President Obama visits UC Irvine (illustration)
President Obama visits UC Irvine (illustration)Reuters

Pro-Palestinian activists turned violent last Wednesday night as they protested a pro-Israel movie screening at University of California, Irvine (UCI), and in the process hunted down a Jewish woman who was forced to hide and call for police rescue.

At least 50 anti-Israel protesters from the Muslim Student Union and the group Students for Justice in Palestine (SJP) at UCI physically blocked the screening of "Beneath The Helmet," a documentary about the IDF shown in an event hosted by Students Supporting Israel at UCI as part of a series of Peace Week events.

The protesters blocked the exits to the screening while shouting "long live the intifada," as well as other "profanity-laced chants" according to the Orange County Register. The Jewish students were forced to call police, who escorted them to safety.

Detailing the epithets further, Students Supporting Israel at UCI wrote on Facebook that the protesters "were in violation of UC Regents Hate Speech policy and were shouting various anti-Semitic statements."

The anti-Israeli groups for their part termed their violent demonstration a "success," and tried to justify their behavior by claiming to be "threatened" by the presence of two ex-IDF soldiers at the event.

"Today we successfully demonstrated against the presence of IDF soldiers on campus," wrote SJP at UCI on its Facebook last Wednesday.

"The presence of IDF and police threatened our coalition of Arab, black, undocumented, trans, and the greater activist community. Thank you to all that came out and bravely spoke out against injustice. ‪#‎UCIntifada‬," they wrote, creating a hashtag with the term "intifada" that is used to refer to Palestinian terror wars.

"I was terrified"

Eliana Kopley, a sophomore student at the school, was forced to run and hide to prevent the protesters from physically assaulting her.

Kopley had left a Holocaust event and walked to the screening of the IDF movie, but when she arrived there she found the angry mob pounding on the doors and windows while shouting hostile chants.

“I was terrified. There is no other word to describe how I felt,” Kopley said while speaking to the school's Haym Salomon Center.

She recalled that the crowd was shouting "intifada, intifada - long live the intifada!," and "f*** Israel!" Kopley began walking away from the mob.

However, a group of female student protesters began following her, forcing her to escape into a nearby room and hide.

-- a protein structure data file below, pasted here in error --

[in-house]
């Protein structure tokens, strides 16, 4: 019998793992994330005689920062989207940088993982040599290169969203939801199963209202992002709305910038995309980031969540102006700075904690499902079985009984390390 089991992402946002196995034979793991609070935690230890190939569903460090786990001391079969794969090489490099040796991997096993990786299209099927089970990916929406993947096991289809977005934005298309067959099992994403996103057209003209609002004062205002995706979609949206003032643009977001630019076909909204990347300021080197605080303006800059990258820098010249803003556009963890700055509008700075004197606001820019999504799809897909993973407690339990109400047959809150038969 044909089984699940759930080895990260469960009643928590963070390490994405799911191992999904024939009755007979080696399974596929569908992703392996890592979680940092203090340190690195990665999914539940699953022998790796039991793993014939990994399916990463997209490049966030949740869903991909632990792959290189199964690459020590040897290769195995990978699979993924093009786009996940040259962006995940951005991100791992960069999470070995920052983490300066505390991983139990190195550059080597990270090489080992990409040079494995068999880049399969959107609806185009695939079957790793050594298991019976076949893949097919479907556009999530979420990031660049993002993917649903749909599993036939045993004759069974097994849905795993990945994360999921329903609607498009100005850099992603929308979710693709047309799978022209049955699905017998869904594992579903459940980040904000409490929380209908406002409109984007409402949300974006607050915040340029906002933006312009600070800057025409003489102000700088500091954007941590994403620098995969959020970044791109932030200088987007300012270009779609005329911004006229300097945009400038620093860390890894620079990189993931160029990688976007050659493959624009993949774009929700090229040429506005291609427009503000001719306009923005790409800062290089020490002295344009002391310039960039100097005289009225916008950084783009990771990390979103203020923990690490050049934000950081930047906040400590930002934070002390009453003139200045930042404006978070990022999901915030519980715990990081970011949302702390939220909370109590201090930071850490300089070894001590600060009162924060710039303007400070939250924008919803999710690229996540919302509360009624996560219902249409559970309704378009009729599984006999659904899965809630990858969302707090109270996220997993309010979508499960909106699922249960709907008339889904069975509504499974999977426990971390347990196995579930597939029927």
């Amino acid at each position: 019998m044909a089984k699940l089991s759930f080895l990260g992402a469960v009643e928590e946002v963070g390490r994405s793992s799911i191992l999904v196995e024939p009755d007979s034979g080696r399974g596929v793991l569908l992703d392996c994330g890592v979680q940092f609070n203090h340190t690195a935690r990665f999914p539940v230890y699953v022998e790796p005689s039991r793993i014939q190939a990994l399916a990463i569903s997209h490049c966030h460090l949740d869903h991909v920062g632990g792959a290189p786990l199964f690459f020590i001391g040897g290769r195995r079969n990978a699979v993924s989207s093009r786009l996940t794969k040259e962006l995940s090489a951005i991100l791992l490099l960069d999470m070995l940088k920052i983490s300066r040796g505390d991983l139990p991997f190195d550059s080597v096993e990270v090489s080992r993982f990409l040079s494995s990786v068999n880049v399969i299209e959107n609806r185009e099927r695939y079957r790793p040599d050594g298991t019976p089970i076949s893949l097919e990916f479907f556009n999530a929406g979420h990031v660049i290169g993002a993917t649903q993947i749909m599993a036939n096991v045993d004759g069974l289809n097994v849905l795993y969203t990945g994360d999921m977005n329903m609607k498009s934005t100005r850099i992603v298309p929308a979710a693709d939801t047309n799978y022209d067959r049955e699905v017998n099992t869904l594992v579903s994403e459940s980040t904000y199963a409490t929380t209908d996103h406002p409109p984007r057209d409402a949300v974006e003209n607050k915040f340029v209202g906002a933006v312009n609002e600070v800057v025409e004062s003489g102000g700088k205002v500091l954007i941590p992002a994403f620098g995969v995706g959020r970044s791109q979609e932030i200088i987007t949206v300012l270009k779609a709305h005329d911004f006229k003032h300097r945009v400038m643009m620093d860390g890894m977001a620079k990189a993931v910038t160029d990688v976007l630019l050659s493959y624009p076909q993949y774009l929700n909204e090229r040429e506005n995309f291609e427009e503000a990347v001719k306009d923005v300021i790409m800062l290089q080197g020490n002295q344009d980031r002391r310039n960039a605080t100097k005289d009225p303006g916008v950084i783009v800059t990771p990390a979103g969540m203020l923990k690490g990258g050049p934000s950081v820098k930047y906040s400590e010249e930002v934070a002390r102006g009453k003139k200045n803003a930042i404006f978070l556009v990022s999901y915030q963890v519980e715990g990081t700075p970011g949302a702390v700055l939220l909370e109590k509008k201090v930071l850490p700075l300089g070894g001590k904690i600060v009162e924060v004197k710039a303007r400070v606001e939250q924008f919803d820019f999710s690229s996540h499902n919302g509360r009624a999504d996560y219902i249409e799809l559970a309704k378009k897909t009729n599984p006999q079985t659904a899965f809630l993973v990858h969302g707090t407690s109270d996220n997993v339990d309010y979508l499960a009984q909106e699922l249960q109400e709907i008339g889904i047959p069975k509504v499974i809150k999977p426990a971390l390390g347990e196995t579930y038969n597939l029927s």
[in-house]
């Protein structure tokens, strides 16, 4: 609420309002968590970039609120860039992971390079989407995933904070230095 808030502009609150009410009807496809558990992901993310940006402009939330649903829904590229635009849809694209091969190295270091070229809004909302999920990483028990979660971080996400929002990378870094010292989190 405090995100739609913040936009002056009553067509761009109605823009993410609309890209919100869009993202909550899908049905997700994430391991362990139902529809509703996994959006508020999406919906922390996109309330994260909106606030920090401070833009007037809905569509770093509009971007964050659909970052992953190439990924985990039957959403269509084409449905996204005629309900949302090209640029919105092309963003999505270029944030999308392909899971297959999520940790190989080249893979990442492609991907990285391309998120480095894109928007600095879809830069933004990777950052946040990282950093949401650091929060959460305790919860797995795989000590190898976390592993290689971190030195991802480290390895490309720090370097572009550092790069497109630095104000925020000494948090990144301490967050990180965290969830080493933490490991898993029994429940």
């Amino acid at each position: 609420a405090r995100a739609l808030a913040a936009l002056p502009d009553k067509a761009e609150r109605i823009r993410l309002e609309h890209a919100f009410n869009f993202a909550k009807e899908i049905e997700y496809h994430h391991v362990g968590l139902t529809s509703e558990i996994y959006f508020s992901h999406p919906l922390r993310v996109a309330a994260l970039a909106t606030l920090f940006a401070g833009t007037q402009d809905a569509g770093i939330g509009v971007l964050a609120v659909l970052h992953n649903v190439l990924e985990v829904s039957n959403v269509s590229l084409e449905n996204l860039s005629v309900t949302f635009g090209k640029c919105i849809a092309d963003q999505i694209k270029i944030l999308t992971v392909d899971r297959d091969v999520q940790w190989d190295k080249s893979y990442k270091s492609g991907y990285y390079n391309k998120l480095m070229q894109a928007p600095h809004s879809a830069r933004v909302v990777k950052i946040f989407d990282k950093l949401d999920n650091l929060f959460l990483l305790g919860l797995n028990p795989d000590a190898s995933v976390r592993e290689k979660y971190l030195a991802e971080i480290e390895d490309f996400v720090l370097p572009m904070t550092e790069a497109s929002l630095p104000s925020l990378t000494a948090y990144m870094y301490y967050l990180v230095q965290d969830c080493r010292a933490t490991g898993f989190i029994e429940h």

“When I turned back, at that moment, I looked at one of the girls and wanted to hide and cry,” Kopley said. She noted that she had her mother on the phone during the entire incident.

"My mom keeps asking what’s going on. But I couldn’t even say complete sentences. All I managed to say was ‘protesters’ and she started yelling at me to call the cops."

Heeding her mother's advice, Kopley called the police and as the protesters chanted louder she stayed on the line with 911 until an officer found her.

Two officers donned black rubber gloves to protect them from knives and other sharp objects the protesters may have been hiding, and escorted her through the hostile crowd to the film screening.

Chancellor warns protesters "crossed the line"

Responding to the incident, the campus's chancellor Howard Gillman issued an email to the entire school on Thursday, warning that the protest "crossed the line of civility."

"A group of protesters reportedly disrupted the event, blocking exit paths. Participants feared for their safety, calling on our police force for assistance," he noted.

"While this university will protect freedom of speech, that right is not absolute. As I mentioned in a campus message at the beginning of the academic year (, threats, harassment, incitement and defamatory speech are not protected. We must shelter everyone’s right to speak freely – without fear or intimidation – and allow events to proceed without disruption and potential danger."

Gillman said school officials are examining reports on the incident to decide whether legal actions should be launched in response.

UCI has a history of anti-Semitic incidents. In March the Board of Regents adopted a document against intolerance that defined anti-Zionism as discrimination, although the move has not ended the wave of anti-Semitic incidents perpetrated by anti-Israel groups on campus.